, Dionys.: il Lagno
), a river of Campania, which rises in the Apennines near Abella, and traverses the whole plain of Campania, falling into the sea about 4 miles S. of the Vulturnus.
In the early part--of its course it flowed by the town of Acerrae, which frequently suffered severely from the ravages of its waters during floods (vacuis Clanius non aequus Acerris, Verg. G. 2.225
; Sil. Ital. 8.537
At other times their stagnation rendered the country unhealthy; hence in modern times the stream has been diverted into a canal or artificial course, called il regio Lagno,
and sometimes by corruption l'Agno.
This is divided into two streams near its mouth, the one of which flows direct into the sea, and is known as Foce dei Lagni,
the other takes a more southerly direction, and joins, or rather forms, a marshy lake called the Lago di Patria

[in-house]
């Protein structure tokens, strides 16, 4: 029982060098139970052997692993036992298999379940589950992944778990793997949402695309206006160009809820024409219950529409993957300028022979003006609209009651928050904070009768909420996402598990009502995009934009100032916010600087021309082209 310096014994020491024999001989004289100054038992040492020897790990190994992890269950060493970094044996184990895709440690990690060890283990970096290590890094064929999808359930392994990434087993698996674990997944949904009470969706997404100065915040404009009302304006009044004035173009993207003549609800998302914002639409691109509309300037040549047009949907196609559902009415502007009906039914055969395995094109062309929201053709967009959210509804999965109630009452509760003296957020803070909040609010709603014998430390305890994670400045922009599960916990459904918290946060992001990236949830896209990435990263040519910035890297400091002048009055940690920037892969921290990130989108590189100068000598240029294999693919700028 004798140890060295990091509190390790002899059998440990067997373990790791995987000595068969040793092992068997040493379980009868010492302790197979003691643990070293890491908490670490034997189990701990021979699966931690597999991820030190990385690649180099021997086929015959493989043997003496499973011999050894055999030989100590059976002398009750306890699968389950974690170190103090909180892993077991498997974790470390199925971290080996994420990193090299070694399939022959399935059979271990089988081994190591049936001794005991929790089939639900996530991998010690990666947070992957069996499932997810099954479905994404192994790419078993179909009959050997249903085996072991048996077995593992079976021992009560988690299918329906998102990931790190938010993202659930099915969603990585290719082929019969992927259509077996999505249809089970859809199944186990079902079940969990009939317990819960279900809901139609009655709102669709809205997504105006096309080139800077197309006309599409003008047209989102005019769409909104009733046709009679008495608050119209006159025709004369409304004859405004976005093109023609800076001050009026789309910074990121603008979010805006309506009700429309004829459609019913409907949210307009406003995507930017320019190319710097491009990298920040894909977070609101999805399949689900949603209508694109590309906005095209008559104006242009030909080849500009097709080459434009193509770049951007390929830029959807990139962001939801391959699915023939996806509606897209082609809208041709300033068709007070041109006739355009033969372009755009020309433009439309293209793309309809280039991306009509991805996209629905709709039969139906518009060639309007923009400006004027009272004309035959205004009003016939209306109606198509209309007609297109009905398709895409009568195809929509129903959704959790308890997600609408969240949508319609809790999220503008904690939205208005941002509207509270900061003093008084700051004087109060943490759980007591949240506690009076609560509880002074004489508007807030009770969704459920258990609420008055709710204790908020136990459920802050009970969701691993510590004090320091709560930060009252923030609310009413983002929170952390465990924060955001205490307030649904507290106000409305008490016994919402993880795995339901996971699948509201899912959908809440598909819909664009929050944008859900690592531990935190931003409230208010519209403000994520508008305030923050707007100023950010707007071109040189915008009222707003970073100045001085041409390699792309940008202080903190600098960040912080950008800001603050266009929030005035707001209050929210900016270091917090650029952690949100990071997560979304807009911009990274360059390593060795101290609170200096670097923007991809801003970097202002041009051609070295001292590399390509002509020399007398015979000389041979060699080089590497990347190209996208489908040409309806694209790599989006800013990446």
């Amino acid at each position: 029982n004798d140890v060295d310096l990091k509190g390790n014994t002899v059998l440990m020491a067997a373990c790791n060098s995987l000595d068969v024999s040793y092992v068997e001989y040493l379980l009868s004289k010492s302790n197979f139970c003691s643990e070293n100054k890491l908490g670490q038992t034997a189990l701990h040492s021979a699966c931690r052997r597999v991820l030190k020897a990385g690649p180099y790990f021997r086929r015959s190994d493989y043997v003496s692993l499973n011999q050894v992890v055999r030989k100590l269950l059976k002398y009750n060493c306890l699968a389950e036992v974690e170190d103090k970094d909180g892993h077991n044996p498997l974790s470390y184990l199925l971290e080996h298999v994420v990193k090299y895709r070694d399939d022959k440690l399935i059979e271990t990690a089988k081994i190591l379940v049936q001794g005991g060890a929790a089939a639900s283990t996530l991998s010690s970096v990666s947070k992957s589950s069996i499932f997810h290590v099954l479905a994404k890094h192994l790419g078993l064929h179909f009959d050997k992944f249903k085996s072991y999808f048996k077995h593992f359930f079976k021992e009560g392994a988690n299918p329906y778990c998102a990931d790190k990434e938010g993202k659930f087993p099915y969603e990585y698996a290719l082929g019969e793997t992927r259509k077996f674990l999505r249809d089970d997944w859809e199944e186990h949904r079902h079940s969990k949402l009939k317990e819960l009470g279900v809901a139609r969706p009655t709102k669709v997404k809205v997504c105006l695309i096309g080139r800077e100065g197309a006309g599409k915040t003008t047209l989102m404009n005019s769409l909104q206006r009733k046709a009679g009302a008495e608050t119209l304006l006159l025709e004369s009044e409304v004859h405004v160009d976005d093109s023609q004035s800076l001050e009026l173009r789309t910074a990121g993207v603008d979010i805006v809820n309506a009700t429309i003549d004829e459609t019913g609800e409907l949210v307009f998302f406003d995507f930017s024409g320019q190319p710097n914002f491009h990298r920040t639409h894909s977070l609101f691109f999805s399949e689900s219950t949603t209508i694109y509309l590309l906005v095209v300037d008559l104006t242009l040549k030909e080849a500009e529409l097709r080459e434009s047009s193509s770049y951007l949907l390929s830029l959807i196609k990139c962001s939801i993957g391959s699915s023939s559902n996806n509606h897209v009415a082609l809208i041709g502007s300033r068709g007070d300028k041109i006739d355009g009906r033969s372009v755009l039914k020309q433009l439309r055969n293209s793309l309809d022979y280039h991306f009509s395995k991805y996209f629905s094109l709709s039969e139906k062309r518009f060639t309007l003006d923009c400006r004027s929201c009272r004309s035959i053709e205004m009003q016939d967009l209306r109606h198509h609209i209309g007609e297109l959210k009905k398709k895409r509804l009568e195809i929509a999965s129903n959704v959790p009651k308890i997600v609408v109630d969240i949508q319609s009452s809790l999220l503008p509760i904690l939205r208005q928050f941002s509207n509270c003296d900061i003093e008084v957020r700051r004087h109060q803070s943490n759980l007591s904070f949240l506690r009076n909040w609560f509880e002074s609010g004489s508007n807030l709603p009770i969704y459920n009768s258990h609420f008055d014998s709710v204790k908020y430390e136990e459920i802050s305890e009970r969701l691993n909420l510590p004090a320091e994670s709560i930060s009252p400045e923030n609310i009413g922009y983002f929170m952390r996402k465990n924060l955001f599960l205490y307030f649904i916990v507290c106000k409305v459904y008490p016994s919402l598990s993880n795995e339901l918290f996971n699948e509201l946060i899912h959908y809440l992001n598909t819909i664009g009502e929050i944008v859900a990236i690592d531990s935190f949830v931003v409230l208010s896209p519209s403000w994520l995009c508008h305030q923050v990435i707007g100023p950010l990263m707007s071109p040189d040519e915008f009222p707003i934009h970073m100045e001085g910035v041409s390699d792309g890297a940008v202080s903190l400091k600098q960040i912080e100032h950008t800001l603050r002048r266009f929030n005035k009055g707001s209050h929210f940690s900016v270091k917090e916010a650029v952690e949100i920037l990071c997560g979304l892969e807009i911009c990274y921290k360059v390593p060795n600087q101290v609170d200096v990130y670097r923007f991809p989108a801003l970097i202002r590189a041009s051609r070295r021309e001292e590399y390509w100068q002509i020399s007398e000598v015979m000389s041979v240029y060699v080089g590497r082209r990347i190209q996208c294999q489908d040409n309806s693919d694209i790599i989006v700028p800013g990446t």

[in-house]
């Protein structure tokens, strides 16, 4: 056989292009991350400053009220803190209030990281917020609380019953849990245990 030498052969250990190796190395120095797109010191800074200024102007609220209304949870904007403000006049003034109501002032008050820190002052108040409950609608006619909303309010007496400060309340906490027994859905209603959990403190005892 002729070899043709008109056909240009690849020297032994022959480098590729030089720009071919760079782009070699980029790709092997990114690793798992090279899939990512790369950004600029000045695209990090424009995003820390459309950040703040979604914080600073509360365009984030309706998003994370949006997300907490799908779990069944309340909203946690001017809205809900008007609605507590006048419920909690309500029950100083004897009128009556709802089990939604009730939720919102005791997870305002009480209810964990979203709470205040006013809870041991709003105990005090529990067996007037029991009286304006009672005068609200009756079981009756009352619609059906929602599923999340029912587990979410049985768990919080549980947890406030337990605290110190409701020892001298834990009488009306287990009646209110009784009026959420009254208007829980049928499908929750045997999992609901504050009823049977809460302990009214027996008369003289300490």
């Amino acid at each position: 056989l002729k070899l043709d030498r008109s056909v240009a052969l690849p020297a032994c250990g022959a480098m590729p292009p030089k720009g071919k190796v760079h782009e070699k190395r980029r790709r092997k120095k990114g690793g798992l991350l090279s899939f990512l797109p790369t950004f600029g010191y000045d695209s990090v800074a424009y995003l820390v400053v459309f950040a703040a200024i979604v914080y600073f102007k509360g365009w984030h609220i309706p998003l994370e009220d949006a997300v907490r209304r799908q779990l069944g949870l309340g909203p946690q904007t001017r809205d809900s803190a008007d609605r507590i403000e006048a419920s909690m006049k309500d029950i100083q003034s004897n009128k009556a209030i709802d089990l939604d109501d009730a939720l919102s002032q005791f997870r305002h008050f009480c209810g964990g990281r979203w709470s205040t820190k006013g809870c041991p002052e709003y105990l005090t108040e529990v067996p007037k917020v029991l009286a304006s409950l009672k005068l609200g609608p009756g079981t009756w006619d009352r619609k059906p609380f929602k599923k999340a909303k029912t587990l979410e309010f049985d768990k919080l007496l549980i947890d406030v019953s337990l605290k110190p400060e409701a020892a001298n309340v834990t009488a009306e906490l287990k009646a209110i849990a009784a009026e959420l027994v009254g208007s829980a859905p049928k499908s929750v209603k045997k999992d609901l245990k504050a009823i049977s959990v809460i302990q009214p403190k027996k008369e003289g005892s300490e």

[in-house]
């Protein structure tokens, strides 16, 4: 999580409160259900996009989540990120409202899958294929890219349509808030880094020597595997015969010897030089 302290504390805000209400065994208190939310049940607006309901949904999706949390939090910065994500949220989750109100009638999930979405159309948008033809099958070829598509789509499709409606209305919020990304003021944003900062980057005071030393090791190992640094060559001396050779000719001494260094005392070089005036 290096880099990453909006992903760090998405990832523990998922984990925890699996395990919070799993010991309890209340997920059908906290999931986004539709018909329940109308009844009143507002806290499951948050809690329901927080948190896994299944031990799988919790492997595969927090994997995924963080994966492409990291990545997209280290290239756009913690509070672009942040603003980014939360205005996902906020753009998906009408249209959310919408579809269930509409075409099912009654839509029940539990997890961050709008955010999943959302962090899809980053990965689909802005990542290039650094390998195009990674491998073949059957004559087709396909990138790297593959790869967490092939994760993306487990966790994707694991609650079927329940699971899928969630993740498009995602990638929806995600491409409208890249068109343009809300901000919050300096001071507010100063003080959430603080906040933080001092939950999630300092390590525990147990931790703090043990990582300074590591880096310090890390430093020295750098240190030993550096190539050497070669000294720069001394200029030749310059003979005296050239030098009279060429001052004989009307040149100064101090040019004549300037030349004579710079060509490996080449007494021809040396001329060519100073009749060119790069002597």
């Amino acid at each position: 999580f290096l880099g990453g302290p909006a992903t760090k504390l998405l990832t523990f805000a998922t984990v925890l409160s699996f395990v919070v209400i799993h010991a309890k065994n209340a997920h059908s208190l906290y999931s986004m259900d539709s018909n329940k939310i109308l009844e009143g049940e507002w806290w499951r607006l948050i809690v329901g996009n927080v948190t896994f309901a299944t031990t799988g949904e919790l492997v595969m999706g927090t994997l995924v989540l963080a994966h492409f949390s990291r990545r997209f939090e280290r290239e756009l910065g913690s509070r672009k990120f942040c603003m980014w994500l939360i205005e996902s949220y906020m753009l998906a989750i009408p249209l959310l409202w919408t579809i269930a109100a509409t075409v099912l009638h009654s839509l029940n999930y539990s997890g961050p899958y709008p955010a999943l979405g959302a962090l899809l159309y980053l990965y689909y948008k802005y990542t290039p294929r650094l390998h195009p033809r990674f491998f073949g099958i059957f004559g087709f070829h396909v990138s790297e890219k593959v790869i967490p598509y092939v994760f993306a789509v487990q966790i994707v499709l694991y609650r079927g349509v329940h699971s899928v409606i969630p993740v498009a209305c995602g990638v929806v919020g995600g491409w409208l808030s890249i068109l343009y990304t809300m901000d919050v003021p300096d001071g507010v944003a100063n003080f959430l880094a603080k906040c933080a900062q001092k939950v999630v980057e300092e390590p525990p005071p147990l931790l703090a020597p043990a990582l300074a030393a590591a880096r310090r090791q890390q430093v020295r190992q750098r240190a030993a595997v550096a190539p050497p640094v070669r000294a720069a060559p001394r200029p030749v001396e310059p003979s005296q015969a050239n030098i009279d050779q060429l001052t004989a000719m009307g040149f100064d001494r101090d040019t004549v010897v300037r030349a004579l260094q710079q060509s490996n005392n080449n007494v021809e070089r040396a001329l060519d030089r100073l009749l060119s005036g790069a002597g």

(the ancient Literna Palus), the outlet of which into the sea, about 7 miles S. of the former branch, is now called the Foce di Patria.
This is evidently the same which was known in ancient times as the river Liternus ternus (Liv. 32.29
; Strab. v. p.243
), and appears to have been then the principal, if not the only outlet of the Clanius, as Strabo, who describes the coast of Campania minutely, does not notice the latter river. (Romanelli, vol. iii. p. 496; Rampoldi, Corogr.
vol. i. p. 37, vol. ii. p. 363). Dionysius, who mentions the Clanius on occasion of the siege of Cumae in B.C. 524, writes the name Γλάνις,
as does also Lycophron, who, with his usual vagueness and inaccuracy, would seem to place the city of Neapolis at its month (Alex.